Once she's indicated that she's not interested in dating the man, what more do you think she'd want to achieve out of the conversation that would make her emotionally invested enough to WANT to prolong it?

          • Mel_

            Unfortunately, LordBrain appears to be suffering from a series of misconceptions.

            1) That when a guy is turned down romantically/sexually, he is owed an explanation beyond "I'm not interested."
            2) That women know that guys are owned this explanation.
            3) Therefore, if women refuse to give guys the explanation they're theoretically owed, it must be because of some emotional failing on the part of the woman.

            The main problem of course being that these are misconceptions. No person owes another person a detailed explanation of their life choices; therefore a woman can choose not to give that explanation while still being detached and unemotional, simply because she sees no benefit in it, and that's a totally valid choice.

            And before I get accused of some sort of logical fallacy, if anyone wants to suggest that even if a specific woman doesn't owe a specific man a detailed explanation, men are still owed in general, they're welcome to as long as they also explain how society is supposed to provide men with those explanations without the specific men and women being involved, given that the explanations are going to vary from case to case and person to person.

          • Atlantica

            So the only reason you ever do anything for anyone is that you owe them something?

          • Mel_

            I'm not seeing where I said that people should never give each other explanations for their actions because they don't have to. My point was that since no one is *owed* a detailed explanation, people who don't give one should not be blamed or considered flawed for it. Obviously people can *choose* to give a detailed explanation for their actions if they'd like to, for a variety of reasons. But none of those reasons is "because they should, because it's wrong of them not to."

            I do lots of things for people that I don't owe them. That doesn't mean I can't be annoyed if I don't happen to do something I didn't have to do, and someone gets upset at me or insults me because of it.

          • Atlantica

            Yes, obviously people can choose. But I was asking you in specific. Since your argumentation is entirely based over the concept of owing, repeatedly so, to the point of being obsessive about it and unable to see anything else. You still repeat it.

            "My point was that since no one is *owed* a detailed explanation, people who don't give one should not be blamed or considered flawed for it."

            Let's say I was sitting somewhere, taking the only available chair. And a disabled person, who has trouble standing up, wished for the seat. Despite of me not *owing*<sic> anything at all to the disabled person, lot of people would blame me for not giving the seat, and not explaining why I don't give them the chair, and even more so if I didn't reply to them at all, or just told them to get lost. Just to save some seconds of my oh so precious time. Do you see now that the whole concept of owing is totally pointless? It's actually a matter of politeness and common courtesy.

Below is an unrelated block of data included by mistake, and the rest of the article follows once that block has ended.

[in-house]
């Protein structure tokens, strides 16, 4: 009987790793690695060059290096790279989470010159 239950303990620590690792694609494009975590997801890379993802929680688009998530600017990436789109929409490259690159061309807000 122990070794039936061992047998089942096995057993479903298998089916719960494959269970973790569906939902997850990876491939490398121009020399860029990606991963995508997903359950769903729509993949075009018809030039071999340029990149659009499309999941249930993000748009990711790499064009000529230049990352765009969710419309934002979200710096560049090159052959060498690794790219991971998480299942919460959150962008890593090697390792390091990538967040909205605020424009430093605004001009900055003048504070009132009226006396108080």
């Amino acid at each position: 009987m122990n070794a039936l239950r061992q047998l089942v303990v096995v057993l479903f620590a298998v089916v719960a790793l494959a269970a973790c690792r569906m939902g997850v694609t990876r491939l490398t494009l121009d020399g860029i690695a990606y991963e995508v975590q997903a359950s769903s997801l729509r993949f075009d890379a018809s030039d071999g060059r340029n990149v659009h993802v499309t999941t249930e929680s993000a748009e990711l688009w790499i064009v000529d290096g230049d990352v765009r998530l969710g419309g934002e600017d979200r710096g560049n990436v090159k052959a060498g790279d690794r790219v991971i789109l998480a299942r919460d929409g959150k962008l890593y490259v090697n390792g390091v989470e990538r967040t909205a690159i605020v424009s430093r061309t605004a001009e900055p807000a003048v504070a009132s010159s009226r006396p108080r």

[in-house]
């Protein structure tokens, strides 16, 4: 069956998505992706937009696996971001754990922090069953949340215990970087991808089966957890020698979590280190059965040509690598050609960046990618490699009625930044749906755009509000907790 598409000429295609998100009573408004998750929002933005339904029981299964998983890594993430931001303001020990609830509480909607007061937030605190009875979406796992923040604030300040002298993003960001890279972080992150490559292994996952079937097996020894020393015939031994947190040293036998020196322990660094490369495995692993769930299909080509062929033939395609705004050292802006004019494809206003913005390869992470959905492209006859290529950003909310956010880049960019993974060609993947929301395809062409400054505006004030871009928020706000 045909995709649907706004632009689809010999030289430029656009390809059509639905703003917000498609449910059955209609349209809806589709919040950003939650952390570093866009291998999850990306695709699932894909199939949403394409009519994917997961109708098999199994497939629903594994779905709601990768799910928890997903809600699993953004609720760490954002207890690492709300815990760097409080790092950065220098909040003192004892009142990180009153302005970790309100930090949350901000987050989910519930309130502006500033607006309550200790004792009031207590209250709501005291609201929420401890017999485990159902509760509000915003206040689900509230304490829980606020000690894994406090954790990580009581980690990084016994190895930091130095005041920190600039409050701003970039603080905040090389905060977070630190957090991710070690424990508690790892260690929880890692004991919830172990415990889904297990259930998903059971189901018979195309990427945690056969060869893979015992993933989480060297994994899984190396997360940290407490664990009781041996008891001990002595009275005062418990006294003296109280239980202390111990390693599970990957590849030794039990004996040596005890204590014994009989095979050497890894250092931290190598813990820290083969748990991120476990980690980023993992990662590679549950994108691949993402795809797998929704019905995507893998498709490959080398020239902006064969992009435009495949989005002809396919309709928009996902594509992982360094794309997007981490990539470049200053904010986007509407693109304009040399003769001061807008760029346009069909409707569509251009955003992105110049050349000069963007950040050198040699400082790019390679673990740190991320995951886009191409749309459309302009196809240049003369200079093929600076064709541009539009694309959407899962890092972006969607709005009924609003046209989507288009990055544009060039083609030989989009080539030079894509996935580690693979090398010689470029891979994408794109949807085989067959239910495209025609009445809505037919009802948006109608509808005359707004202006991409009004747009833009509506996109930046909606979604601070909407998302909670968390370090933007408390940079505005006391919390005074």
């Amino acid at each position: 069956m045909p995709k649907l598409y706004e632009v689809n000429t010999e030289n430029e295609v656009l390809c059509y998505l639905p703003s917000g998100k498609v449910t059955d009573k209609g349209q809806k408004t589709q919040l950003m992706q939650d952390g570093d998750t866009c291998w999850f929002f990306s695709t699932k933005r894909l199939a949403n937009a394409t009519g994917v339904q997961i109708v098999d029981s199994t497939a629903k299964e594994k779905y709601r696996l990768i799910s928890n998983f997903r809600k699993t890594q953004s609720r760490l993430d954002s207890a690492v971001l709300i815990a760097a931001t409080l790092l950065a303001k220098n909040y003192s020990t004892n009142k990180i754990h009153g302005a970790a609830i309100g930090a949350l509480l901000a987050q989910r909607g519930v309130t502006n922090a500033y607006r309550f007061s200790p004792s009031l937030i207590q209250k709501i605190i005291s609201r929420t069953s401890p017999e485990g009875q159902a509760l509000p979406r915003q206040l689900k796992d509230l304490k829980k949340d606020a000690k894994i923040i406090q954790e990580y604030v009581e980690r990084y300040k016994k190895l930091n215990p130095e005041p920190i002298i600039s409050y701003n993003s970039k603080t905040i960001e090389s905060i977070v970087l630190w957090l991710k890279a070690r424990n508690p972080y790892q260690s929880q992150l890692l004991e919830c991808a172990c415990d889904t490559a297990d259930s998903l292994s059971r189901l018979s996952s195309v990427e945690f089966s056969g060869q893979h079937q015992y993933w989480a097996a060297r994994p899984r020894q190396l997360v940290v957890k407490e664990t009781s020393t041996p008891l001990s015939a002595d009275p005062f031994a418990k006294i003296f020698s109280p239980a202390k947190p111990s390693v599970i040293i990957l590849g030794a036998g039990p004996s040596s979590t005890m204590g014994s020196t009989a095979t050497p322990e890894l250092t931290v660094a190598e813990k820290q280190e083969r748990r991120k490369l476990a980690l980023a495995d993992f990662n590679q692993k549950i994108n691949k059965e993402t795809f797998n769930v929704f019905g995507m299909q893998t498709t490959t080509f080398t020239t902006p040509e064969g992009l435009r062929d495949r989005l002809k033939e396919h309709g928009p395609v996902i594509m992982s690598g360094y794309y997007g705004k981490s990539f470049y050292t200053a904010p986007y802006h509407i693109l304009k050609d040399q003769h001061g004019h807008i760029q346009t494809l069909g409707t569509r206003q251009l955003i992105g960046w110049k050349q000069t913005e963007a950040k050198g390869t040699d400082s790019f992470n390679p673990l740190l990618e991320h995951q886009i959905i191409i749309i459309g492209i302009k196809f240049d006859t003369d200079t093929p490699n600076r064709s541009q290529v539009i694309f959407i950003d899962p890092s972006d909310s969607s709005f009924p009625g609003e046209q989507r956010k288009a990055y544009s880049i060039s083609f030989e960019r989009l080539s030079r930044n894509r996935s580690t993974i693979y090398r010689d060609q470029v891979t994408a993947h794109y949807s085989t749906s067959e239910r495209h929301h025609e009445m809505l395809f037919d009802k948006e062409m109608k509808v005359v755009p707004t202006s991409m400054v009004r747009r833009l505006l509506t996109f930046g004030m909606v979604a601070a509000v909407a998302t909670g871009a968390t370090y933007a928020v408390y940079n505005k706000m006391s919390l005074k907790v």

"But none of those reasons is "because they should, because it's wrong of them not to." "

            I'm a nihilist, I don't believe in right or wrong. And I don't think anyone who can make wise decisions without needing these fictional moral concepts as a crutch, should believe in right or wrong either. So can't comment on if something is "right" or "wrong". But it never hurts to be polite.

            Of course you shouldn't have to tolerate people insulting you. And shouldn't date someone who insults you. Now the question is why are you even friends with people who have the tendency to insult you?

            Now they must have that tendency. Because you assume they are going to insult you as the reply. Otherwise you would be a prejudiced, and we wouldn't want to assume that about you, right? In the modern western world, prejudice is considered to be perhaps the worst possible sin by many. People get fired up by it. People even start riots over it.

            So to return to the previous concepts of "blame", "right" and "wrong", people very often consider prejudice to be wrong, and therefore a valid reason for blame. Of course you could think that prejudice is ok, and not a valid reason for blame, but don't be surprised if many people do.

            Since nobody is asking you to tolerate insults, and it has nothing to do with asking explanations to being rejected. Also that reaction is also mostly unrealistic in the given situation. Let's now ignore insulting behavior, and assume the person is kind, your friend (assuming from the topic), and obviously thinks very highly of you and feels positive emotions about you. Can you give a reason not to be polite towards this person, and be kind enough use less than a minute of your time to be either honest or helpful, other than those that are being fueled by egomania or narcissism? Obviously people like that could spend entire day making different rationalizations for their unhealthy behavior.